UFC president Dana White was in such a terrific mood during the wee hours of Sunday morning following a successful event at Mandalay Bay that he insisted nothing could bring him down.
That emotional crash won’t happen until he gets back to the office today.
Even after the organization’s two undefeated champions, Chris Weidman and Ronda Rousey, retained their titles with masterful performances at UFC 175 on Saturday night, the nature of the business always comes down to what’s next.
As of now, there is really no answer.
UFC 176 takes place Aug. 2 at Staples Center in Los Angeles, and there is no main event. Jose Aldo was supposed to defend his featherweight title against Chad Mendes, but the champion was forced to pull out of the card Thursday with a shoulder and neck injury.
White said he was too ecstatic with how the week of fan events in Las Vegas, culminating with Saturday night’s fight card, turned out to turn his attention on the negative.
“I have no idea. I don’t care. I don’t even want to think about that right now. I am in the best mood I’ve been in in a long time,” he said. “I don’t give a (expletive) about what’s going on with that fight right now. I just want to take this in and enjoy my weekend.
“Believe me, I will have a million nightmares on Monday that I will deal with.”
The most rumored scenario seems to involve calling off the card entirely, a drastic measure the organization has taken only once before. UFC 151 was canceled after main event title challenger Dan Henderson was forced to pull out of a fight with light heavyweight champion Jon Jones and Jones elected not to face a replacement opponent.
The UFC likely wants to avoid a repeat of that fiasco, but there appear to be few options. White was livid when color commentator Joe Rogan, allegedly acting on the suggestion of producers, asked Rousey if she would appear on the Aug. 2 card just moments after beating Alexis Davis in just 16 seconds Saturday night.
Rousey cut her hand, requiring nine stitches, and is scheduled to undergo minor knee surgery this week. She still said she would discuss the possibility with her coaches, but White said it was entirely unfair to put her on the spot like that in the cage.
“It was the biggest idiotic move in the history of our production team,” White said.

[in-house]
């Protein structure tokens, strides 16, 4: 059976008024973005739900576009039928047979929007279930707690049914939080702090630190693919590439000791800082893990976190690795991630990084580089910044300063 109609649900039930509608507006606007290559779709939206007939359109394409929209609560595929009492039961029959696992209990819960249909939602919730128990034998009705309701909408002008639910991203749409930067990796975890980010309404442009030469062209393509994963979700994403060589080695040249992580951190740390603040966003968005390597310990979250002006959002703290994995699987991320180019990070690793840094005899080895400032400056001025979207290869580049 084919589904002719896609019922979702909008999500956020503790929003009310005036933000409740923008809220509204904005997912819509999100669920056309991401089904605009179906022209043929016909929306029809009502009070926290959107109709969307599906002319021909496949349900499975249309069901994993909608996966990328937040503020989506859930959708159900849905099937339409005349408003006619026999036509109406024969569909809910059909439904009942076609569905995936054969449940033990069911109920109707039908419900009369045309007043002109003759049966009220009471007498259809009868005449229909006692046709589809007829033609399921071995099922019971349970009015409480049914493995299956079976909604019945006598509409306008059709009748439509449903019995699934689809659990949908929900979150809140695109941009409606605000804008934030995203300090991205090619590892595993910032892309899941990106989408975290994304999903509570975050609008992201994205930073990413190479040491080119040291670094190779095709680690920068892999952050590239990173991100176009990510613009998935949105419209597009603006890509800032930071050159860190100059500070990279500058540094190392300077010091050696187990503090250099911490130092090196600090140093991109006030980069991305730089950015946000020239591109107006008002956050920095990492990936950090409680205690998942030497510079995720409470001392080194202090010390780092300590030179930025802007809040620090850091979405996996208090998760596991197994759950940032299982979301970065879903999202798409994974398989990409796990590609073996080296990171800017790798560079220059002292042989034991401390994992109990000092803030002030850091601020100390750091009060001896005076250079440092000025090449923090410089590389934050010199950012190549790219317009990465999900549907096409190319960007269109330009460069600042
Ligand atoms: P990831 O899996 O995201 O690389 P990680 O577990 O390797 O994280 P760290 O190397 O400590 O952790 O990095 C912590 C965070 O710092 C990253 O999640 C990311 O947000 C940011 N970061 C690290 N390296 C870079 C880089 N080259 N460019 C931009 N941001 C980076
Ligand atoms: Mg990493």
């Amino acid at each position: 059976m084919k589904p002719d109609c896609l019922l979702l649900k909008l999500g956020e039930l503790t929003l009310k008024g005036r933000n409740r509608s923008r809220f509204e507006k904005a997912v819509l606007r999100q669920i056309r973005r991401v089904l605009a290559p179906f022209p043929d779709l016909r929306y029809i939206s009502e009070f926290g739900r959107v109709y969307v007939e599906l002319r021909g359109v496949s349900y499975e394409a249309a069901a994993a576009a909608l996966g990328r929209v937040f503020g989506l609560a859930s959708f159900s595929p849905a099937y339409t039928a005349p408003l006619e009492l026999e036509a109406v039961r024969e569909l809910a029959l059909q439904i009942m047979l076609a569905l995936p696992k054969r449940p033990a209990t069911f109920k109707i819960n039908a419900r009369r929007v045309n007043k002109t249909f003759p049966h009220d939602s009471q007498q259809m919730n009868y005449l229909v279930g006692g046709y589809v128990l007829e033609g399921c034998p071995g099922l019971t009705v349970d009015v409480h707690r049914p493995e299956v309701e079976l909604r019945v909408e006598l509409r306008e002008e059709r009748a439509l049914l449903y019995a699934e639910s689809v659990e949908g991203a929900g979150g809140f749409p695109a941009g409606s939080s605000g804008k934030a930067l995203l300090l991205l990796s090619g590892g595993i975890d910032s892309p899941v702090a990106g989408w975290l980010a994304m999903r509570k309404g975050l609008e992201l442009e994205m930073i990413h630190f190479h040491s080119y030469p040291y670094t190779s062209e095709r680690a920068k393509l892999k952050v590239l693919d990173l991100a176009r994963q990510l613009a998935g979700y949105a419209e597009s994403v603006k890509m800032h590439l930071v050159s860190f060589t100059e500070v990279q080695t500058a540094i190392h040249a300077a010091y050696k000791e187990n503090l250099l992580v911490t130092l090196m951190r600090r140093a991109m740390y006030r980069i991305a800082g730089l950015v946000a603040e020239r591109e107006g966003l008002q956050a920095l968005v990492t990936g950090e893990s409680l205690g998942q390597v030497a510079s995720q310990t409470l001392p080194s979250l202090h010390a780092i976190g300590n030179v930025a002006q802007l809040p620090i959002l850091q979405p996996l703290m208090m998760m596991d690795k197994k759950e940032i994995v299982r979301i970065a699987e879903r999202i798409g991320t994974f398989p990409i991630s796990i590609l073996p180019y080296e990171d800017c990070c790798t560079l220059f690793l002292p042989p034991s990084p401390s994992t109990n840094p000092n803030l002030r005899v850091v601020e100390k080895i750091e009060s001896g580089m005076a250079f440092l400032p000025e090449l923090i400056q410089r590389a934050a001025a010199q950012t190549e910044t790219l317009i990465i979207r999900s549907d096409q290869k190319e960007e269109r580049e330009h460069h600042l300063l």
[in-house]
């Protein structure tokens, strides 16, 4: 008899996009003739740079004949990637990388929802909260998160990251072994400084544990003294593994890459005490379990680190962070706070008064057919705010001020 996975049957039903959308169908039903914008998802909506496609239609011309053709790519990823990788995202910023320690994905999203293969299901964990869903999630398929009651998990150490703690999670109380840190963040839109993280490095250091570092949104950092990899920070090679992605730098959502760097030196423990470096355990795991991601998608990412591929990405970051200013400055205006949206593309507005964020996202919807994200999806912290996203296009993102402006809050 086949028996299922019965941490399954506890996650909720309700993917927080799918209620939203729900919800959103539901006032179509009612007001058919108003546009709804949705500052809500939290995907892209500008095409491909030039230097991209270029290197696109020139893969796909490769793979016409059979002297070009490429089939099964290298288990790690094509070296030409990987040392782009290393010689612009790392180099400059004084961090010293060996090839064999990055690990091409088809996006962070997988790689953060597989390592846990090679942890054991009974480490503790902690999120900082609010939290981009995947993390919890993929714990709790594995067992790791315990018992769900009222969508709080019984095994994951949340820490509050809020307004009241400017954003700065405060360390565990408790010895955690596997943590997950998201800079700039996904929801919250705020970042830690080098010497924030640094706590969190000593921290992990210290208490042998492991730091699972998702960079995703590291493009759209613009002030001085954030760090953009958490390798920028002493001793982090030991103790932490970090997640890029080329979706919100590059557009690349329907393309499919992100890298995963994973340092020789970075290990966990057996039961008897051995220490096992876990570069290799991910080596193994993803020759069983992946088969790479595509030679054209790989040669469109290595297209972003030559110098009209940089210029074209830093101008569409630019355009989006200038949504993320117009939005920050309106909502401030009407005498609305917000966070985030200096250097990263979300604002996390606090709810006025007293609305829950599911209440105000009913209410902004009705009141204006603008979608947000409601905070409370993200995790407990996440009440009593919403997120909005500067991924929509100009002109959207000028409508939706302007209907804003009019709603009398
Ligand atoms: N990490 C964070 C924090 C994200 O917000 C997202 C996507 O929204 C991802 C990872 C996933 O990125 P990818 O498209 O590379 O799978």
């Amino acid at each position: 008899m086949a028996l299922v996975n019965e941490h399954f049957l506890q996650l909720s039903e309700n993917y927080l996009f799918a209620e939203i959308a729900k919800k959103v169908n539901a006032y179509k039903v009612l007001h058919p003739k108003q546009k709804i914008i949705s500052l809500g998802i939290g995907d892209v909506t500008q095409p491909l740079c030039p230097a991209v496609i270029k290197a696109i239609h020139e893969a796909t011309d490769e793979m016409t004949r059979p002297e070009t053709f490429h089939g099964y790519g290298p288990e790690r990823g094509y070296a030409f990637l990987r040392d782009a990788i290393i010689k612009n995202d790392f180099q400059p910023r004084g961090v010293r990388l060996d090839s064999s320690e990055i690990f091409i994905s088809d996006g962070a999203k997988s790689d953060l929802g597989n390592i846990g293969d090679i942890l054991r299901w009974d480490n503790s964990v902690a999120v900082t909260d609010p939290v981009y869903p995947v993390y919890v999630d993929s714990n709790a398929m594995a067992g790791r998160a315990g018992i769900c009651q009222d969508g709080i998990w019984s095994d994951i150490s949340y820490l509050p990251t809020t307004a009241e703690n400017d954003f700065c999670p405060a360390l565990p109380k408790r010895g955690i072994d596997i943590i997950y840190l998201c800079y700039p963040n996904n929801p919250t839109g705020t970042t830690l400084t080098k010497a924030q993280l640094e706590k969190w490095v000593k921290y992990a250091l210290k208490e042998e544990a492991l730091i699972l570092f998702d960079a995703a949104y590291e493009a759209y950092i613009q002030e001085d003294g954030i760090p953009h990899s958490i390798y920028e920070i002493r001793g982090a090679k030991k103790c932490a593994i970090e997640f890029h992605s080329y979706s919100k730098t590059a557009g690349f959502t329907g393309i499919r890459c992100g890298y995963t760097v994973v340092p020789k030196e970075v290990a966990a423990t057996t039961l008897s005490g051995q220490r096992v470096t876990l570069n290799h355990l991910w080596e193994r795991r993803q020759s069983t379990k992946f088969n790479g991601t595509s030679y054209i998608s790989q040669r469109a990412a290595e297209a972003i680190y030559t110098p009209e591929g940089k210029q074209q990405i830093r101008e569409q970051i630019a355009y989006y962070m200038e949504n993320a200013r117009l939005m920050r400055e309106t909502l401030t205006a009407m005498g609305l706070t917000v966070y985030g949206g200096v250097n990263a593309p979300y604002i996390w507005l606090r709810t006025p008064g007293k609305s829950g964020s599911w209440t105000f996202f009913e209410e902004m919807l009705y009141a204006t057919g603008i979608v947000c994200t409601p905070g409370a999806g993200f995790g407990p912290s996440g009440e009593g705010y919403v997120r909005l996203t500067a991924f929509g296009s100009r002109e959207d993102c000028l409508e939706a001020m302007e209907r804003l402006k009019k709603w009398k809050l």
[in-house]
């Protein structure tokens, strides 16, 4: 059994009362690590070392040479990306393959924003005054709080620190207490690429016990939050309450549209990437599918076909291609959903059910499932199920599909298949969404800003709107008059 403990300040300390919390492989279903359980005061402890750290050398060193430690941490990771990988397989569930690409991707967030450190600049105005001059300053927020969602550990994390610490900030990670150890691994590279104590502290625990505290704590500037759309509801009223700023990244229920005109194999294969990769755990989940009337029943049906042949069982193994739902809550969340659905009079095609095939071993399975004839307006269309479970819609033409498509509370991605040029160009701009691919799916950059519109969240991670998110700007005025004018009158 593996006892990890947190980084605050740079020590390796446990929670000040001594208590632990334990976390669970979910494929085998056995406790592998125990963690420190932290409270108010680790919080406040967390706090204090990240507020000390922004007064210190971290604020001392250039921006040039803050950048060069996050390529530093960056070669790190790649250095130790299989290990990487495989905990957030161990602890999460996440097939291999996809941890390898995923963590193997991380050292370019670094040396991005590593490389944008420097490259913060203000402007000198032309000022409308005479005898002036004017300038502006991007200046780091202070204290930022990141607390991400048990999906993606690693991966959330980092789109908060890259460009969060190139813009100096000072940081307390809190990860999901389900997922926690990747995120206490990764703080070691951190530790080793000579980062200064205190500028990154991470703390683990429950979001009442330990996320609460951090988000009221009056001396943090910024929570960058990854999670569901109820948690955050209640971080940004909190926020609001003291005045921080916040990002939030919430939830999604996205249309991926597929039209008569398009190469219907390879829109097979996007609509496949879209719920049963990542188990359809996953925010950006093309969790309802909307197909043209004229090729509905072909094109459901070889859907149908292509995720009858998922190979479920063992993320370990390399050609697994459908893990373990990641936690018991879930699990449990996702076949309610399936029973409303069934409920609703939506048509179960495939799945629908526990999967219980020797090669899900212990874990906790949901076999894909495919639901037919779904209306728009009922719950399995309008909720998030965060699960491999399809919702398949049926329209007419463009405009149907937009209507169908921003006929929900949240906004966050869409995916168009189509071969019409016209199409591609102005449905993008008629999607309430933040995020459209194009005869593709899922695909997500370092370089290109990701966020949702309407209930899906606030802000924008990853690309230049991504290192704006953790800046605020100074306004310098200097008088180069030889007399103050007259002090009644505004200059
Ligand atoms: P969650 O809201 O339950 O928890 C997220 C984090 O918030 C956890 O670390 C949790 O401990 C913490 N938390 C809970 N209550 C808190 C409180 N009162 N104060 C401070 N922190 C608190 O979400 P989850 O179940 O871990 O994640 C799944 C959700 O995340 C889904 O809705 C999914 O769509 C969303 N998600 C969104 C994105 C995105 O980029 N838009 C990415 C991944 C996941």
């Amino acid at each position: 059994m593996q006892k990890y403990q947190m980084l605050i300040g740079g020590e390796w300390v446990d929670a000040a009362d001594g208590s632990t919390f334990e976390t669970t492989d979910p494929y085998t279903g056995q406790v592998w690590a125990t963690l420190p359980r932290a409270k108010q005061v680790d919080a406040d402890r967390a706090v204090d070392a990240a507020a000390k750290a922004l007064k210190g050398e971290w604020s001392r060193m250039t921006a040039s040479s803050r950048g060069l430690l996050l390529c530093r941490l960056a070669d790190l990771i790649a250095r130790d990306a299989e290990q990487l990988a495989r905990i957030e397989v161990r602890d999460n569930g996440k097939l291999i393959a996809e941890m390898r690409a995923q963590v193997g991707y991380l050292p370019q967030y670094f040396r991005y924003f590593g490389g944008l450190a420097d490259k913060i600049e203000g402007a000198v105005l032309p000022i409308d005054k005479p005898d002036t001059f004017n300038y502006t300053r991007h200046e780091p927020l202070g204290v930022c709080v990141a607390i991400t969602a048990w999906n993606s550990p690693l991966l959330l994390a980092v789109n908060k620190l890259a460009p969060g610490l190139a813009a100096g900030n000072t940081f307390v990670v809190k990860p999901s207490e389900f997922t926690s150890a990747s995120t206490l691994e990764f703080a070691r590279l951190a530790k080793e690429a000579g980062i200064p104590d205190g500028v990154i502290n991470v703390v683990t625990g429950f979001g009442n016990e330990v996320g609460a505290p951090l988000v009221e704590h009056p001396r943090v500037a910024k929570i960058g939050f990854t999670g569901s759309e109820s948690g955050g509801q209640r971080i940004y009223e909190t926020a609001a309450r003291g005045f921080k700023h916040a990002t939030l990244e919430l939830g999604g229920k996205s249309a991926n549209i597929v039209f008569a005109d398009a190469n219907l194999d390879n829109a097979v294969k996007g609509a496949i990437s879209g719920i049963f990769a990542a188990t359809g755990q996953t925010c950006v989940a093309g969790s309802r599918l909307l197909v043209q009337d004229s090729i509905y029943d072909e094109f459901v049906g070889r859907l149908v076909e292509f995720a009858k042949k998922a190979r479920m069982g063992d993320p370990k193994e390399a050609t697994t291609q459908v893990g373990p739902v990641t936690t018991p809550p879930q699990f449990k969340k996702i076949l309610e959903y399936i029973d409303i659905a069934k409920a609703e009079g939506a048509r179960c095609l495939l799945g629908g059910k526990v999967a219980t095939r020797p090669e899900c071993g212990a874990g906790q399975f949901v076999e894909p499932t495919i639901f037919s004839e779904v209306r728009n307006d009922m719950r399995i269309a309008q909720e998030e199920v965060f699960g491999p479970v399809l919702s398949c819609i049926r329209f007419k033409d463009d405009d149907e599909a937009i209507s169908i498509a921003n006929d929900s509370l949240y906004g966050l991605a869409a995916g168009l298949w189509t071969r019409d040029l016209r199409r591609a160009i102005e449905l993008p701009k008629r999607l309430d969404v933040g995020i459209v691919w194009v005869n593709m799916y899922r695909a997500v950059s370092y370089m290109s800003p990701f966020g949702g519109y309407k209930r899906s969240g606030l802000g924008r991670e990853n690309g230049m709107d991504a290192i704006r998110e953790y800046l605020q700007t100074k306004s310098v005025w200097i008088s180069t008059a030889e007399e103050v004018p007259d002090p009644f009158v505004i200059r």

Rousey is unlikely to appear on that card, but the question will linger as to who she will fight when she does return to action.
She is tearing through the division, leaving a stream of battered bodies in her wake. Cat Zingano earned the position of No. 1 contender with a win over Miesha Tate in April 2013 only to tear her ACL. Now she is dealing with the death of her husband, who was also her longtime trainer, earlier this year.
Stepping right back into a matchup with Rousey would be a tall order. The same goes for Gina Carano, who has not fought since 2009 after walking away from the sport to pursue a movie career.
Holly Holm and Cristiane “Cyborg” Justino are perhaps the most qualified opponents out there, but neither is signed to the UFC at the moment.
The bottom line is the division is all about Rousey. She’s really competing against her own goals at this point.
“I still have a lot of improvements to make,” she said, likely striking fear into every other 135-pound female fighter’s mind. “I want to retire undefeated and be known as one of the greatest of all time, and that takes a lot more work than what I have done so far.”
Weidman’s next challenge appears more clear on the surface, but that situation is far from simple.
White said Weidman will fight Vitor Belfort, provided he gets licensed to fight. Belfort pulled out of a scheduled fight earlier this year on the day the Nevada Athletic Commission announced the abolishment of therapeutic-use exemptions for testosterone replacement therapy. He also has acknowledged a random test by the commission revealed elevated levels of testosterone outside the allowable boundary at the time for fighters on TRT.
The commission will not act on Belfort’s case until he applies for a license, which should happen as soon as a date is announced for a fight against Weidman.
It would be yet another Brazilian opponent for Weidman. He defeated Anderson Silva to take the belt in July, then won the rematch in December before defeating Lyoto Machida in a thriller Saturday night.
While winning an exciting fight over a former champion such as Machida would seem to distance him a bit from the rivalry with Silva he was so well-known for, Weidman is fine if that never happens.
“I don’t mind having Anderson Silva’s name attached to me as long as it does. He’s the greatest of all time,” Weidman said. “The more I’m winning, the more people talk about him. I don’t mind him staying in the picture. He deserves it.”
So does Weidman, as he proved over 25 minutes Saturday night. Now he will have to do it again.
Contact reporter Adam Hill at firstname.lastname@example.org or 702-224-5509. Follow him on Twitter: @adamhilllvrj.